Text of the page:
Scientists from the University of Seville were delighted when the computer model completely matched what they saw in the structure of the cells of flies and zebrafish. This is a fundamentally new stable geometric structure called "scutoid". And if the calculations are correct, there are countless numbers of them in the human body.
Almost all cells in the body of higher beings have very different shapes. Neurons are like radiant stars, erythrocytes are disks floating in the blood, bones are like irregular, porous honeycombs. What does the epithelium look like? The most common tissue serves both as a barrier and a connecting element between other parts of the body. And it must have a very dense, load-resistant structure.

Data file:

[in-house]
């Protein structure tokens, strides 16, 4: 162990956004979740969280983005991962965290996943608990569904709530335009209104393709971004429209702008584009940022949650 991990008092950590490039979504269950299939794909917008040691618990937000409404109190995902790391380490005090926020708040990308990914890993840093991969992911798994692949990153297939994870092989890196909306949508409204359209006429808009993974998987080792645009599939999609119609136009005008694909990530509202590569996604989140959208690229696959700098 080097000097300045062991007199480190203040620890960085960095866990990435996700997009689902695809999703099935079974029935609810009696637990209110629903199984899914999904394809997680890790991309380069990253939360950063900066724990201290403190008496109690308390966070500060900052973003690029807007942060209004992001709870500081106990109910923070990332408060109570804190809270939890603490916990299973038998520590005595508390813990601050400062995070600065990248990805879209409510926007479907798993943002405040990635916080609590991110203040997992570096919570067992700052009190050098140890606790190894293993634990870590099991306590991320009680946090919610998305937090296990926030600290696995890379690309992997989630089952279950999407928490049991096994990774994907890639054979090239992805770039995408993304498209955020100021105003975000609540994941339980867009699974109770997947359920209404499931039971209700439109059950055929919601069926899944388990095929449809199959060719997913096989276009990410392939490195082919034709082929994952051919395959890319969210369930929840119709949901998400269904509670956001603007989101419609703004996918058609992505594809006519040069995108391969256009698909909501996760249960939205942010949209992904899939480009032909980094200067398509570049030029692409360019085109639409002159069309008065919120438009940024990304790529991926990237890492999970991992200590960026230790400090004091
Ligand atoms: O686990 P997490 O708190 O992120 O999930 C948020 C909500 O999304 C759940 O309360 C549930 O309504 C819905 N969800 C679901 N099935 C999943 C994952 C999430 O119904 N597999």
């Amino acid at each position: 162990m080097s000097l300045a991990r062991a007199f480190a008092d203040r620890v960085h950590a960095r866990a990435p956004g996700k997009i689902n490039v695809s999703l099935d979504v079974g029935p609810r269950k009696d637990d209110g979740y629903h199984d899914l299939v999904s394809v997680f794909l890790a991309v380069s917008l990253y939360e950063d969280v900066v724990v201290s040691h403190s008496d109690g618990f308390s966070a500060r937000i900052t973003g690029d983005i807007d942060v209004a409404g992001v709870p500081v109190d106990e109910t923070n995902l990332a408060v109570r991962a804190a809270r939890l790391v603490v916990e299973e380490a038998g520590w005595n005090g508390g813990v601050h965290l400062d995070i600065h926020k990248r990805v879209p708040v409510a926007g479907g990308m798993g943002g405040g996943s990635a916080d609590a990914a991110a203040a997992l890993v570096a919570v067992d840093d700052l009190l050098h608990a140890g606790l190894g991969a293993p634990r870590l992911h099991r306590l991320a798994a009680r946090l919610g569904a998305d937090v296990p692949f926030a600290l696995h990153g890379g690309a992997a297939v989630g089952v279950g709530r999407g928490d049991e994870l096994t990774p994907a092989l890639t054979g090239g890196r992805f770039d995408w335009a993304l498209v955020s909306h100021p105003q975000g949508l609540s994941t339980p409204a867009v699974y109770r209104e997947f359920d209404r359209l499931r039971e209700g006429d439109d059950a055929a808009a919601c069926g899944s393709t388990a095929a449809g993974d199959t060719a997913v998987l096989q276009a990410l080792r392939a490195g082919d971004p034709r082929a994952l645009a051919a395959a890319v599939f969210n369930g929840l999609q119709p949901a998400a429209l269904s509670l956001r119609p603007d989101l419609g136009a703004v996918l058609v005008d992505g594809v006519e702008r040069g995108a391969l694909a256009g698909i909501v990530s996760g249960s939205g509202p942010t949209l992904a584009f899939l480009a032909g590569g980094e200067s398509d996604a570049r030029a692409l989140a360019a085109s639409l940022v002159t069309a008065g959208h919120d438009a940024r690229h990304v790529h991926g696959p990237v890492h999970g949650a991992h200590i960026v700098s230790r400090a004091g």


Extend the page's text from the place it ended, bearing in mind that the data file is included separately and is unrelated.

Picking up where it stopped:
Scientists from Seville have carried out computer simulations in search of the optimal shape for "brick cells" in such a wall of epithelium. And they got it - a scutoid. A three-dimensional polyhedron, which has a flat base and apex, connected by six faces on one side and only five on the opposite. For this, the scutoid has a characteristic triangular protrusion, which makes its shape fundamentally different from the "crumpled" cylinder.
Scutoids are the best three-dimensional forms known to us to fold into dense structures. And what the computer showed on the monitor, scientists then saw through microscopes when studying real animal tissues. Most likely they are in the human body. This is a double discovery at once - in the field of mathematics and biology! And, maybe, progress in other areas, for example, if we learn to build the most durable walls in the world from scutoid bricks.